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Elessar by John Howe

The Elessar, translated as Elfstone in Westron, also known as Stone of Eärendil was one, or possibly two, fabulous green gem(s) whose legends of creation are conflicting and complex.


The Elessar, or at least the first of them, was made in Gondolin during the First Age. Some name Enerdhil the jewelsmith as its maker, but others say its pupil, Celebrimbor son of Curufin, was its creator.[1] The Elessar was green as the leaves but had the light of the Sun trapped within it; it was marveled by the Noldor, and those who looked through it were said to see the withered or aged as whole and young again. It was even claimed to grant some power of healing.[1]

This Elessar was saved from the Fall of Gondolin by Idril, who gave it to her son Eärendil, and with Eärendil it was carried across the Sea to the Blessed Realm.[1]

A legend says that Celebrimbor, who was in love with Galadriel, remade another version of the lost jewel with less power than the original jewel. It was made as her behest in the Second Age, pained at the state of Middle-earth.[1]

However another legend says that when the Wizards were sent from Valinor to Middle-earth, Olorin brought back Earendil's jewel as a token from Yavanna that the Valar had not forsaken them; as Gandalf, he gave it to Galadriel, and remarked prophetically that she would only hold it for a little while, before she passed it to another, who will also be called Elessar.[1]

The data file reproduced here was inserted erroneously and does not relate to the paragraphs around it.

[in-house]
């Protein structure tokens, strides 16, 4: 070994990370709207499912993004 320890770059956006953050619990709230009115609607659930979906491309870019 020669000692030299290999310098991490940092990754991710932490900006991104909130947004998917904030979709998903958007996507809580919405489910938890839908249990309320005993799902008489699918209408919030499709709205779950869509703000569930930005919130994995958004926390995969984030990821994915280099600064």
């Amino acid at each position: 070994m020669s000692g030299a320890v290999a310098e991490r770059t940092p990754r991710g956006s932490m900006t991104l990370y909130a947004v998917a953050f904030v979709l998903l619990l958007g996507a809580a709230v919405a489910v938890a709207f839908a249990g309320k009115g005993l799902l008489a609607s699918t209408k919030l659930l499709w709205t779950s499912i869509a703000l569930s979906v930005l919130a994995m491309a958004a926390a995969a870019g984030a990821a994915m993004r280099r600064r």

The Elessar of the Third Age

Whatever the origins of the Elfstone were, it was given by Galadriel to her daughter Celebrían, who in turn gave it to Arwen. [1]

However by the time the Fellowship of the Ring visited the wood of Lothlórien it was again under Galadriel's possession. When the Fellowship parted and offered them her gifts, she also offered it to Aragorn[2]. This giving held the function of a wedding gift from the family of the bride to the groom, foretelling his marriage to Arwen.[3]

Another point of note, is that Aragorn urged Bilbo Baggins to include a green jewel in his Song of Eärendil, possibly anticipating the symbolic importance that the gem would have in his life. Bilbo Baggins, obeying Aragorn but seemingly unaware of the Elfstone's story, included an inaccurate reference to an emerald.[4]

The Elfstone was worn by Aragorn ever after, and this causes him to also be given the name of King Elessar by the people of Minas Tirith.


  1. 1.0 1.1 1.2 1.3 1.4 1.5 J.R.R. Tolkien, Christopher Tolkien (ed.), Unfinished Tales, "The History of Galadriel and Celeborn"
  2. J.R.R. Tolkien, The Lord of the Rings, The Fellowship of the Ring, "Farewell to Lórien"
  3. J.R.R. Tolkien, Christopher Tolkien (ed.), Morgoth's Ring, Laws and Customs among the Eldar
  4. J.R.R. Tolkien, The Lord of the Rings, The Fellowship of the Ring, "Many Meetings"
Gifts of Galadriel
Andúril's sheath · Elfstone · Boromir's belt · Merry and Pippin's belts · Sam's garden box · Hair of Galadriel · Bow of the Galadhrim · Phial of Galadriel